In his strongest push yet to jump-start the state’s economy, Gov. Andrew Cuomo on Wednesday urged companies to get their workers out of their homes and back at their desks.
“Everyone has to be back to the office,” Cuomo said during a virtual announcement at the Association for a Better New York. “I understand remote learning, I understand the trepidation, but the numbers are down, we know how to do it safely. We need private sector companies to say to their employees, ‘I need you back in the office.’”
.@NYGovCuomo calls directly on private employers to bring employees back to work in-person by Labor Day— Zack Fink (@ZackFinkNews) July 28, 2021
“Everyone has to be back in the office,” Cuomo says
This requirement would seem to align closely with the interests of commercial real estate in New York City facing big hit
Cuomo’s directive, which he technically has no power to enforce in the private sector, was lockstep in line with the interests of commercial real estate. If workers do not return to the office, big real estate companies could lose billions of dollars in rent if commercial space goes unused, particularly in Midtown, Manhattan.
But critics say the pandemic has forced an important conversation about reimagining work. And many workers say five-day-a-week office settings are no longer conducive to life in the 21st century.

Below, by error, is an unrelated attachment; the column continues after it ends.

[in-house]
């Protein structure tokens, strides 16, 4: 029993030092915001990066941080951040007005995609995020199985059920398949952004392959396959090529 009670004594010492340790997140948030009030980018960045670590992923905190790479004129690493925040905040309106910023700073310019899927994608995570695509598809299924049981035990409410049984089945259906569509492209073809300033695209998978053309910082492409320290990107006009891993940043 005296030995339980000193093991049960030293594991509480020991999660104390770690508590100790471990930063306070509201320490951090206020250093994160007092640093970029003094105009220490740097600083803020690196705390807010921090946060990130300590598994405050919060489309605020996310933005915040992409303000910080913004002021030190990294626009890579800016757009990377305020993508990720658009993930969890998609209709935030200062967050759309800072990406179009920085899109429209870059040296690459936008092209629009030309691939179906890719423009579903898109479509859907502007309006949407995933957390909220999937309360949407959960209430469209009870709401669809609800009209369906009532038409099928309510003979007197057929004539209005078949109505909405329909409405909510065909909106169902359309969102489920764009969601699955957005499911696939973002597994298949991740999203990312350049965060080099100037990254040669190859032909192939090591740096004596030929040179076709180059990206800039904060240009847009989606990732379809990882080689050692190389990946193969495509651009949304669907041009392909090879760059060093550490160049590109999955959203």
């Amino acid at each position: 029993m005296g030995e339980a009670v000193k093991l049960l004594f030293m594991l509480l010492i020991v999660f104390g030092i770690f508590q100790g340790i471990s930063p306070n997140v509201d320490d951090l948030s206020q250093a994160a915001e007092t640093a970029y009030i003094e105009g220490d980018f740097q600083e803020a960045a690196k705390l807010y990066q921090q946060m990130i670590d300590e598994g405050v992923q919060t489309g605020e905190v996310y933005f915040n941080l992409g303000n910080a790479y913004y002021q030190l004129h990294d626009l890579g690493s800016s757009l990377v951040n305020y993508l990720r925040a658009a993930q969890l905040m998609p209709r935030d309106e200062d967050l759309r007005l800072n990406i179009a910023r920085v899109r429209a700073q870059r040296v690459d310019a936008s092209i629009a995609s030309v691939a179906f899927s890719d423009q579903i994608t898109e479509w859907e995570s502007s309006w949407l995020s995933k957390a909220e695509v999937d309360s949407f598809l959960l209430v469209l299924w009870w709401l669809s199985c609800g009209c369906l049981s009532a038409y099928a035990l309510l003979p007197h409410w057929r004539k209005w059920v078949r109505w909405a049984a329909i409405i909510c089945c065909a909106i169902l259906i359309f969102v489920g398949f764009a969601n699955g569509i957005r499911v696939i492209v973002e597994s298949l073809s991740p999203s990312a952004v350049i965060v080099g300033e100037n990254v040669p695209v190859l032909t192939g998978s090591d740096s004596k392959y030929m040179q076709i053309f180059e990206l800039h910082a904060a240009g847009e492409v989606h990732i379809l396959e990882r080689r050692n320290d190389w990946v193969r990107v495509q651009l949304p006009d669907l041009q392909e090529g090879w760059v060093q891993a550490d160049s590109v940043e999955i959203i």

Assemblywoman Nily Rozic, a Democrat from Queens, sponsored a bill allowing each state agency to establish a policy allowing employees to perform all or a portion of their duties through teleworking.
“The pandemic is forcing companies to rethink how they structure work. In New York, we should be reimagining the workplace, including flexible scheduling and telework for everyone,” Rozic said. This is particularly true, she argues, for women in the workplace, who often have more childcare responsibilities than men as well as low-income New Yorkers who cannot afford childcare.
“Until universal childcare is a reality in New York,“ Rozic added, "there will continue to be a growing affordability gap between families who can and cannot afford to go back full time.”
But Cuomo believes that goes against best practices for maximum productivity.
“Remote working for a short period of time is fine,” Cuomo said. “But that’s not how the entrepreneurial economy works. It’s the stimulation of having people in a room banging around ideas.”
As COVID-19 cases rise due to the Delta variant, Cuomo no longer has the emergency powers granted by the legislature last year to impose COVID-19 restrictions, such as mask wearing in the office. The state of emergency expired last month.